In the beginning of June this year I went on my very first beach holiday.¬†My family was always more of the ¬†“Camping in Sweden” type (more on this Norwegian stereotype in a later post) so we would get tan on a Swedish beach instead of going further abroad to do the same, both out of cost and out of convenience. Here is a random photo of said Swedish beach.

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Vamos a la #playa in #Sweden.

A post shared by Cathrine Myhre (@cathrinewmyhre) on

Going to Tunisia was both a weird and an enlightening experience.¬†¬†9 days after I returned to England the tragic attacks on the tourist beach in Sousse happened and the country re-instated the state of emergency that was lifted just last year, after turmoil following the Arab Spring. Due to the terrorist attack¬†in March my boyfriend and I questioned our decision to go, but we decided it was safe, or at least as safe as anywhere is these days. Hammamet¬†¬†was one of the first big tourism cities in Tunisia and despite the tourism industry still rebuilding itself after the Arab¬†Spring the country is doing well, still developing its economies. The state of emergency is only set to last until the beginning of August however, and before I say anything more I’d like to urge you to go to Tunisia and not let these horrible attacks scare you away from what is an all-round lovely, albeit¬†small, country.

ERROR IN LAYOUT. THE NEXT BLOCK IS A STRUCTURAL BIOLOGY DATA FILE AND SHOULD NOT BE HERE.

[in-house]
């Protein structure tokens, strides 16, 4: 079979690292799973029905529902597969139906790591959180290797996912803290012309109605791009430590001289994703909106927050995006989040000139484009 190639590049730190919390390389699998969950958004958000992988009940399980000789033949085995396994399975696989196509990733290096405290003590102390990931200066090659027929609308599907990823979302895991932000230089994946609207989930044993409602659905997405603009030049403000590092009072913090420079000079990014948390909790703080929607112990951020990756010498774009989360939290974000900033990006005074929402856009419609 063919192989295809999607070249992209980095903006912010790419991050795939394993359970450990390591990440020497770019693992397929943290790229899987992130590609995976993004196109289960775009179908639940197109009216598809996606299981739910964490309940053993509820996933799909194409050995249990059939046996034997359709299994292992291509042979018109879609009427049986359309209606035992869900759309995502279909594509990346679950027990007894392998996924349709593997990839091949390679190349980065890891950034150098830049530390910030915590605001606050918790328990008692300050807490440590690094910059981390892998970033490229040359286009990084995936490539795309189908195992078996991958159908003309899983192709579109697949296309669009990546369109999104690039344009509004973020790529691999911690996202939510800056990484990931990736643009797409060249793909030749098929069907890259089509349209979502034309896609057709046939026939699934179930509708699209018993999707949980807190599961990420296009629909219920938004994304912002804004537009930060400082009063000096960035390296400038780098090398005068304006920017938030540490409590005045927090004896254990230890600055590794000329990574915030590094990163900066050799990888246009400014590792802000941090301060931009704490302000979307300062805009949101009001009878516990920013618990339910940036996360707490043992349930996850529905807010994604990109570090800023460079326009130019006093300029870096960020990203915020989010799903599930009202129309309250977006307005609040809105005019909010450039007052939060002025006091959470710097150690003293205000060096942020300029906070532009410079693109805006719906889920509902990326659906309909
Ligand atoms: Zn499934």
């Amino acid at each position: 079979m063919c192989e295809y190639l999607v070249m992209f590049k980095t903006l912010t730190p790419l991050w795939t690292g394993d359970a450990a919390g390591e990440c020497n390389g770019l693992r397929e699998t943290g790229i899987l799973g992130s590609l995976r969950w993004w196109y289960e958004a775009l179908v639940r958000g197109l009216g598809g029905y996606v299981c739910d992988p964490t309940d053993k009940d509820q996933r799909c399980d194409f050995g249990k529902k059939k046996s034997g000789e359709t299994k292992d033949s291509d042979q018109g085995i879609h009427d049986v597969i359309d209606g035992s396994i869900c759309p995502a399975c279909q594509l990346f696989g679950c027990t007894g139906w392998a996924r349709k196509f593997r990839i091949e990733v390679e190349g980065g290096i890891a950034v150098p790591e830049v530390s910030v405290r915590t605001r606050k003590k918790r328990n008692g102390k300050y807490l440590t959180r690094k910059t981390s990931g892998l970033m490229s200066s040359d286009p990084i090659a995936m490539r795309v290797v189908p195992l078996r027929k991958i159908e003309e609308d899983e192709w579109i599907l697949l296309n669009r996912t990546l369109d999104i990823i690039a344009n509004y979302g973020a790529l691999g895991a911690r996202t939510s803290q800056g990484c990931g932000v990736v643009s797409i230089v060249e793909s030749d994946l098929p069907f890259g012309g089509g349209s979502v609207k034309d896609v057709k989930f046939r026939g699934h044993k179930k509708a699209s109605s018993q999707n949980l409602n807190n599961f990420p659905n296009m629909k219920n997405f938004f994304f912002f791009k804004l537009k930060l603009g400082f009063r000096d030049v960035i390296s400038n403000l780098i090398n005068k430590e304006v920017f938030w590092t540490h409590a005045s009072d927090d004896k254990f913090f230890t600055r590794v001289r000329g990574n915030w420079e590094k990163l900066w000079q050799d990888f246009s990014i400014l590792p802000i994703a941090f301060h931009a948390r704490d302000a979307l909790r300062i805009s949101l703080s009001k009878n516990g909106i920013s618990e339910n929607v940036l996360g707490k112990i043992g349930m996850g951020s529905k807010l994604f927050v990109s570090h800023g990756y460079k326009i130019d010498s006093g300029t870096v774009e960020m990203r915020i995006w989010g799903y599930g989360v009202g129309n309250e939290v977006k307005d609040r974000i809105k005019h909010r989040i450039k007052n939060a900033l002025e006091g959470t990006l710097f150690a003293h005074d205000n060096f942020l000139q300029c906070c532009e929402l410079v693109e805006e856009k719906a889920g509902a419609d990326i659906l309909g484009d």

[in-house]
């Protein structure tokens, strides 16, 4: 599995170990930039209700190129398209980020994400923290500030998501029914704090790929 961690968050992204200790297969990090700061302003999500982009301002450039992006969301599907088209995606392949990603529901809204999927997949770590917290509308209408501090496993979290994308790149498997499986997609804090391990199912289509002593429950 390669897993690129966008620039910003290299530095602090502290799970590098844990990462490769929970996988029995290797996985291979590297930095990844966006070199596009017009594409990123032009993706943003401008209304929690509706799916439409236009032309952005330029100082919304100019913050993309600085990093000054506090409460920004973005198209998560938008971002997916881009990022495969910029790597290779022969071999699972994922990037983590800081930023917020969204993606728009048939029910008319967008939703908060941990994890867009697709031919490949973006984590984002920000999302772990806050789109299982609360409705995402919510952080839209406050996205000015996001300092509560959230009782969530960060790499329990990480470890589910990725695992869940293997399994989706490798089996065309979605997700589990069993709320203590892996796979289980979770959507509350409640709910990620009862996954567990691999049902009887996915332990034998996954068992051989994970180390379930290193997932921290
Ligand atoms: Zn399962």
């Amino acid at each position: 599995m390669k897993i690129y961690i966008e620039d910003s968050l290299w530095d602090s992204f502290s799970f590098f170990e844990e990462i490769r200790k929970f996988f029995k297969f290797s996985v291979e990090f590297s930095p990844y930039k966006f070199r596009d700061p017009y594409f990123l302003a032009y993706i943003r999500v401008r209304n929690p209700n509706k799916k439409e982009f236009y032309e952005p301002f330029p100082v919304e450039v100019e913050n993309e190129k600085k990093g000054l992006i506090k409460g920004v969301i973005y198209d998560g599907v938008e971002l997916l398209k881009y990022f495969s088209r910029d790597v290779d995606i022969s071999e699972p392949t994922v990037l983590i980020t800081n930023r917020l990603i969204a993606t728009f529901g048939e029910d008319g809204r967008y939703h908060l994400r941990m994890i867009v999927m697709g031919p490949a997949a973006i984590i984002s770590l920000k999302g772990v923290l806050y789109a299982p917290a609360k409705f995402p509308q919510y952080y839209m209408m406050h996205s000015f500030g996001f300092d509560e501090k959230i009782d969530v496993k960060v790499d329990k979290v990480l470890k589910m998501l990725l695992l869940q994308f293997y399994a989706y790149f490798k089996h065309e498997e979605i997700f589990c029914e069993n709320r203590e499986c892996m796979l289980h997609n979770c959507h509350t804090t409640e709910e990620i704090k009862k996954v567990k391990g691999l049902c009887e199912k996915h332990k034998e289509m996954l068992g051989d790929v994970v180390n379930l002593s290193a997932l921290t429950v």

When the state of ermergency lifts in August Thomas Cook and other charter companies will once again fly to Tunsia. ISIS aimed the attacks at tourists to create fear and to ruin the already fragileTunisian economy and if everyone stops going there¬†the terrorists win. This past year there have been terrorist attacks in a range of other countries such as France, Ukraine, Sydney and Ireland, but that doesn’t stop people from visiting these places and it shouldn’t stop you from visiting Tunisia. When the government says it’s safe, please consider this country as a possible destination for your holiday.

With that said, let’s talk a bit about our holiday. We booked our holiday through Thomas Cook in February¬†and¬†due to booking early and the general low prices of travel to Tunisia, (compared to Greece for example) we got 1 week all-inclusive for only 335 pounds each. We stayed in a¬†hotel called the Sentido Phenecia in the coastal town of Hammamet and were allocated a recently refurbished hotel room with its own spacious bathroom and a little balcony.